22 October 2010

Surah 2:190-217 -- Allah's Rules for Holy Warfare

In this section, Allah lays down the rules of war for the religion of peace.

The first rule is that you must "fight in the way of Allah," but only against those that fight against you, and, even then, you can't start the war yourself. So preemptive war is out for Muslims.

Fight in the way of Allah against those who fight against you, but begin not hostilities. Lo! Allah loveth not aggressors. 2:190

I'm confused by the next verse, though. "Slay them wherever you find them." Who is the "them" here? Disbelievers? Those that "persecute" Muslims? Soldiers and civilians? In warfare and in acts of terrorism?

And slay them wherever ye find them, and drive them out of the places whence they drove you out, for persecution is worse than slaughter. ... Such is the reward of disbelievers. 2:191

But whomever it is that Allah wants you to kill, you're supposed to stop killing them if they stop doing whatever it was (fighting with you, persecuting Islam, being disbelievers?) that you were busy killing them for. Allah is Forgiving, Merciful, Confusing.

But if they desist, then lo! Allah is Forgiving, Merciful. 2:192

Or maybe not. Now Allah says that you must keep fighting until there is no more persecution and everyone on earth is a Muslim. Then you can stop killing people.

And fight them until persecution is no more, and religion is for Allah. 2:193a

Well, not quite, I guess. If there are any wrong-doers around after you've killed off all the disbelievers, persecutors and aggressors, then you'll have to kill them too.

But if they desist, then let there be no hostility except against wrong-doers. 2:193b

Whatever nasty stuff people do to you in war, you must do to them. Rape for rape, genocide for genocide, torture for torture. Allah is with those who fight evil with evil.

The forbidden month for the forbidden month, and forbidden things in retaliation. And one who attacketh you, attack him in like manner as he attacked you. Observe your duty to Allah, and know that Allah is with those who ward off (evil). 2:194

Always remember that "warfare is ordained for you." Allah wants you to fight in wars. You probably don't want to, but Allah thinks it's good for you. And Allah knows best.

Warfare is ordained for you, though it is hateful unto you; but it may happen that ye hate a thing which is good for you, and it may happen that ye love a thing which is bad for you. Allah knoweth, ye know not. 2:216

It's you and your religion against them and theirs. They won't stop fighting until they make you a "renegade from your religion" and if they succeed in that so you die in disbelief, Allah will burn you forever in the Fire.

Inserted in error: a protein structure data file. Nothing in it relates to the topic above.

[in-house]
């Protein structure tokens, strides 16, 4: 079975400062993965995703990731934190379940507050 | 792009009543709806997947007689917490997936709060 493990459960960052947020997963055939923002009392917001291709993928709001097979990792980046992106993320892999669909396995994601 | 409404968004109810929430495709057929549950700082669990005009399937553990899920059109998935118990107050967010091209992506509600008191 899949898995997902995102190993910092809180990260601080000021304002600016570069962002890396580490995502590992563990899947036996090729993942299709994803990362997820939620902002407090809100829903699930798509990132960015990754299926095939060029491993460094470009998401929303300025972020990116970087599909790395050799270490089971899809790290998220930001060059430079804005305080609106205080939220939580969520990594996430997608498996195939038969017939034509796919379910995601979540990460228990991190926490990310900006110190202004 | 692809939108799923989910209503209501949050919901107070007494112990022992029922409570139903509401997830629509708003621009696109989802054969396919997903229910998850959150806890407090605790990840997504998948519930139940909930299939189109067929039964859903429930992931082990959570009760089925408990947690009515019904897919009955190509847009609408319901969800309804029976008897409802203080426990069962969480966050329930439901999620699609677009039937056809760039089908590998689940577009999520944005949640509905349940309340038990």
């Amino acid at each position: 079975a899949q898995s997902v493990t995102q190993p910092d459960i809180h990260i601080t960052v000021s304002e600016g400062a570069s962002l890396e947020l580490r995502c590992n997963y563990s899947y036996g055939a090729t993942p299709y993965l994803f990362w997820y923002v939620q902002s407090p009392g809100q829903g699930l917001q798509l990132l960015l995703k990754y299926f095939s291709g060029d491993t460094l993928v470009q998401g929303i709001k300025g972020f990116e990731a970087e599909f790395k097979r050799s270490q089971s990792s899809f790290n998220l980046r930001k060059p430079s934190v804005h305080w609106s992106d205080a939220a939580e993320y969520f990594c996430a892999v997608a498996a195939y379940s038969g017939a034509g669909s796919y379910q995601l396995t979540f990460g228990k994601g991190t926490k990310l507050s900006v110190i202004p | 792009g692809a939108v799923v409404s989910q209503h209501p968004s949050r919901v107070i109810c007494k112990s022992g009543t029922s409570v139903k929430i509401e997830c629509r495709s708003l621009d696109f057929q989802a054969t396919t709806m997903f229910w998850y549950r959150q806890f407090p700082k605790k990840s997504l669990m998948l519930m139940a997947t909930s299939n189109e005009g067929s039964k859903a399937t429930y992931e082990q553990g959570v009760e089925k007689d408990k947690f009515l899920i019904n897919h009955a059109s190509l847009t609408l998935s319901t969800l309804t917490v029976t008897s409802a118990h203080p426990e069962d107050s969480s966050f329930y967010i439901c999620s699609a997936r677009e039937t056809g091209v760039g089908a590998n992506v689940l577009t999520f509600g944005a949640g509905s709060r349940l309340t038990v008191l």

... persecution is worse than killing. And they will not cease from fighting against you till they have made you renegades from your religion, if they can. And whoso becometh a renegade and dieth in his disbelief: such are they whose works have fallen both in the world and the Hereafter. Such are rightful owners of the Fire: they will abide therein. 2:217

So get out there an fight in the way of Allah
(or he'll burn you forever in the Fire after you die).


Bogging the Quran
2:218-242: Allah's guide to alcohol, gambling, menstruation, sex, and divorce

15 comments:

Randomdude123 said...

I have always had problems with Holy Warfare in the Qur'an. It's states in Qur'an 2:24 that if you disbelieve you can never believe. So if they converted when at first they disbelieved but they became Muslim Allah would forgive even though he "sealed there fate". That makes no sense at all.

The Wise Fool said...

Interesting that the Qur'an teaches to attack in like kind. So if you "attack" by drawing a picture of Mohammad, does that mean that they counterattack by drawing Jesus? If an atheist draws Mohammad, would they counter by drawing nothing? Ponderous man, real ponderous.

Randomdude123 said...

@The Wise Fool I don't know. If you draw a picture of Mohammad you must draw "an acceptable drawing of Mohammad". As far as I care it's a mystery. Should be left up for interpretation.

Parkar Atkinson said...
This comment has been removed by the author.
kat said...

"Warfare is ordained for you, though it is hateful unto you;...."
Steve are you getting bored?
The Quran claims God is most merciful, most compassionate---why would he then allow wars---which cause sufferring---to happen?---why not wave his magic wand or whatever and make it all dissapear so no human being has to fight another human being....?---that might have been an interesting question to explore?

I will answer the other question soon...but out of time now

Steve Wells said...

Steve are you getting bored?

Kat, are you getting rude?

Lynn said...

Steve,
If you keep at it, and we keep reading, we'll know more about these three books than most of the actual followers.

I'm wondering is Muslims are like a lot of Christians, in that they don't spend much time reading their holy book, and really don't know what all is in there. They just have a vague idea that it's all good.

kat said...

My apologies Steve, an unfortunate word choice may have created the impression of sarcasm though it wasn't meant that way----I was only wondering if you were losing interest?